The creation of spaces conducive to healing is a critical aspect of the provision of good nursing care. The nursing sisters of the British Army, having trained in the British hospital system would have been well versed in the need to create and maintain and environment in which healing could take place. The zones into which they were posted during the Second World War and the spaces they were given in which to care for their patients, were however, rarely either favourable to health or to the ‘serenity and security’ needed for recovery. Extreme weather conditions, limited water supplies, equipment and electricity combined to hinder all aspects of patient care. The often hostile places in which nurses worked demanded that they develop clinical skills and the ability to improvise and innovate in order create healing spaces for their soldier-patients. However, as the chapter argues it was the highly feminised home-maker work that created these spaces, which the nurses themselves credited to be an essential aspect to the healing process in which they were the critical performers.
Despite the imperative for change in a world of persistent inequality, racism,
oppression and violence, difficulties arise once we try to bring about a
transformation. As scholars, students and activists, we may want to change the
world, but we are not separate, looking in, but rather part of the world
ourselves. The book demonstrates that we are not in control: with all our
academic rigour, we cannot know with certainty why the world is the way it is,
or what impact our actions will have. It asks what we are to do, if this is the
case, and engages with our desire to seek change. Chapters scrutinise the role
of intellectuals, experts and activists in famine aid, the Iraq war,
humanitarianism and intervention, traumatic memory, enforced disappearance, and
the Grenfell Tower fire, and examine the fantasy of security, contemporary
notions of time, space and materiality, and ideas of the human and sentience.
Plays and films by Michael Frayn, Chris Marker and Patricio Guzmán are
considered, and autobiographical narrative accounts probe the author’s life and
background. The book argues that although we might need to traverse the fantasy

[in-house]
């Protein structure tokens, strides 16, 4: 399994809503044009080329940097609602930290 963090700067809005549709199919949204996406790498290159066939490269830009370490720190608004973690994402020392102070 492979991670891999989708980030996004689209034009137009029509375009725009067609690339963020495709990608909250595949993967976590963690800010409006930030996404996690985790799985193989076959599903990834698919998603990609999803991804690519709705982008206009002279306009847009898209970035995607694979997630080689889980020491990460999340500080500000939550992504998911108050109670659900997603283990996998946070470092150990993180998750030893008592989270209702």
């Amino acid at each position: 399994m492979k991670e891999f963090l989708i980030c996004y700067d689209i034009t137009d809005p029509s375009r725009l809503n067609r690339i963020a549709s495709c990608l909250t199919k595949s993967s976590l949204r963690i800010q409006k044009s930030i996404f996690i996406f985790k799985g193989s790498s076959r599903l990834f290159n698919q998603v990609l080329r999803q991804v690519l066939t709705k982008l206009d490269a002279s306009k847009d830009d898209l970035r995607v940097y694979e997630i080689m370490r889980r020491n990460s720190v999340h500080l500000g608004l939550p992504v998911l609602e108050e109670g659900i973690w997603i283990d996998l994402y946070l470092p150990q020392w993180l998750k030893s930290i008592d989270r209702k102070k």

of certainty and security, we do not need to give up on hope.
This book charts and analyses the work of Oliver Stone – arguably one of the foremost political filmmakers in Hollywood during the last thirty years. Drawing on previously unseen production files from Oliver Stone’s personal archives and hours of interviews both with Stone and a range of present and former associates within the industry, the book employs a thematic structure to explore Stone’s life and work in terms of war, politics, money, love and corporations. This allows the authors both to provide a synthesis of earlier and later film work as well as locate that work within Stone’s developing critique of government. The book explores the development of aesthetic changes in Stone’s filmmaking and locates those changes within ongoing academic debates about the relationship between film and history as well as wider debates about Hollywood and the film industry. All of this is explored with detailed reference to the films themselves and related to a set of wider concerns that Stone has sought to grapple with -the American Century, exceptionalism and the American Dream, global empire, government surveillance and corporate accountability. The book concludes with a perspective on Stone’s ‘brand’ as not just an auteur and commercially viable independent filmmaker but as an activist arguing for a very distinct kind of American exceptionalism that seeks a positive role for the US globally whilst eschewing military adventurism.